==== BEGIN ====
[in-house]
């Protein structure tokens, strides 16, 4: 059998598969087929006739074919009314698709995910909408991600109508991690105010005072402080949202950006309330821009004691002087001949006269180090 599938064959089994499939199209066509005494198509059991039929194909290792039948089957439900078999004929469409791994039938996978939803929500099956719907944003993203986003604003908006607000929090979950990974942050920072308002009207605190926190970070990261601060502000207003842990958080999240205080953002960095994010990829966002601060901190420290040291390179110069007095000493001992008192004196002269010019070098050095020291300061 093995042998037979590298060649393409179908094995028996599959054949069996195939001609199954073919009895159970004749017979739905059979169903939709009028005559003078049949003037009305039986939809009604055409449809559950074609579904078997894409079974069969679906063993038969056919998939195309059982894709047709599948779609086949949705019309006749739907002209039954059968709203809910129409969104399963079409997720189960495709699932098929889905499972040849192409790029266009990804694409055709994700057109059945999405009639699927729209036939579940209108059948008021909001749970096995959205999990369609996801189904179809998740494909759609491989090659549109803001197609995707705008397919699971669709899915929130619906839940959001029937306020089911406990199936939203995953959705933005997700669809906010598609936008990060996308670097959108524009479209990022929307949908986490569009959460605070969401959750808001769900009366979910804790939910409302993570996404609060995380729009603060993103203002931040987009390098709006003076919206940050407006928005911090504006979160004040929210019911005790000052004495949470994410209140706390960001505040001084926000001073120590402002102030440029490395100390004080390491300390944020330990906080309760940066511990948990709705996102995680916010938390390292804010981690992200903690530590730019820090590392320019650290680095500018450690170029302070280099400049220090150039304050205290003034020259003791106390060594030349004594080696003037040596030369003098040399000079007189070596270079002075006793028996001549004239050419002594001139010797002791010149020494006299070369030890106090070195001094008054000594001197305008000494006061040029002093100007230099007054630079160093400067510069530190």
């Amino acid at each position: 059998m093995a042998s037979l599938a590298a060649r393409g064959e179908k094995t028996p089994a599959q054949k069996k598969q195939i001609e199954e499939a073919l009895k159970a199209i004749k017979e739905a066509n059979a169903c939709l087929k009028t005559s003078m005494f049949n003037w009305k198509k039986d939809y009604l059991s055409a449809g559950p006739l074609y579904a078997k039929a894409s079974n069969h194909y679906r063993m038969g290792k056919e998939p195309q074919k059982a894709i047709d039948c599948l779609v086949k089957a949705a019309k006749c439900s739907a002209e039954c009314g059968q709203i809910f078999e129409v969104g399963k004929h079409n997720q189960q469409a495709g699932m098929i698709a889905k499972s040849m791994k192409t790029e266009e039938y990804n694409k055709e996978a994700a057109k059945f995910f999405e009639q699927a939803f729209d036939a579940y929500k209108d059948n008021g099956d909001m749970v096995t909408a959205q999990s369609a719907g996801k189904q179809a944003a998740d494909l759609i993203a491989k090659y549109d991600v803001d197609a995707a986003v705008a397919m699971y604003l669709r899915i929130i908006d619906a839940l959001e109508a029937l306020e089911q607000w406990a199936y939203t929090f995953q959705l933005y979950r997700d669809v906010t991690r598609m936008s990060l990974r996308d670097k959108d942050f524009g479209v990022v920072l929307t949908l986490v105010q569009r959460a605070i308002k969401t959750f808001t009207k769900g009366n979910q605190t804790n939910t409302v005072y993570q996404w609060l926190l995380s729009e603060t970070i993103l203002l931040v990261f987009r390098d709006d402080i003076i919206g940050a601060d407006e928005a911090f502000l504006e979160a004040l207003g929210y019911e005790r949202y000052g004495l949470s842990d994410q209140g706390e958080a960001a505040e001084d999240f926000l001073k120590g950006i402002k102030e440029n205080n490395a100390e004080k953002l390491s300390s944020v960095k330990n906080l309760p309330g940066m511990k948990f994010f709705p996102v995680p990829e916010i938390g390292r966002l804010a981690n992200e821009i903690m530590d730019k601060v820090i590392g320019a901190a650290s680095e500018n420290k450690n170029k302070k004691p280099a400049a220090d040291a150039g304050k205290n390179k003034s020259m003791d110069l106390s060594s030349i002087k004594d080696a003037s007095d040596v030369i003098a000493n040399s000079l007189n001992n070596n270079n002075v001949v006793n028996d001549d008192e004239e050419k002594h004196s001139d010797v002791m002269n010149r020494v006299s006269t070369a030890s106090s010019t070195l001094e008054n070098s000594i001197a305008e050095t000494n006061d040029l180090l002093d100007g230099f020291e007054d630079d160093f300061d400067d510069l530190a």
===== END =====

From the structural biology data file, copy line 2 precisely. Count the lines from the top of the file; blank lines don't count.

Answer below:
């Protein structure tokens, strides 16, 4: 059998598969087929006739074919009314698709995910909408991600109508991690105010005072402080949202950006309330821009004691002087001949006269180090 599938064959089994499939199209066509005494198509059991039929194909290792039948089957439900078999004929469409791994039938996978939803929500099956719907944003993203986003604003908006607000929090979950990974942050920072308002009207605190926190970070990261601060502000207003842990958080999240205080953002960095994010990829966002601060901190420290040291390179110069007095000493001992008192004196002269010019070098050095020291300061 093995042998037979590298060649393409179908094995028996599959054949069996195939001609199954073919009895159970004749017979739905059979169903939709009028005559003078049949003037009305039986939809009604055409449809559950074609579904078997894409079974069969679906063993038969056919998939195309059982894709047709599948779609086949949705019309006749739907002209039954059968709203809910129409969104399963079409997720189960495709699932098929889905499972040849192409790029266009990804694409055709994700057109059945999405009639699927729209036939579940209108059948008021909001749970096995959205999990369609996801189904179809998740494909759609491989090659549109803001197609995707705008397919699971669709899915929130619906839940959001029937306020089911406990199936939203995953959705933005997700669809906010598609936008990060996308670097959108524009479209990022929307949908986490569009959460605070969401959750808001769900009366979910804790939910409302993570996404609060995380729009603060993103203002931040987009390098709006003076919206940050407006928005911090504006979160004040929210019911005790000052004495949470994410209140706390960001505040001084926000001073120590402002102030440029490395100390004080390491300390944020330990906080309760940066511990948990709705996102995680916010938390390292804010981690992200903690530590730019820090590392320019650290680095500018450690170029302070280099400049220090150039304050205290003034020259003791106390060594030349004594080696003037040596030369003098040399000079007189070596270079002075006793028996001549004239050419002594001139010797002791010149020494006299070369030890106090070195001094008054000594001197305008000494006061040029002093100007230099007054630079160093400067510069530190």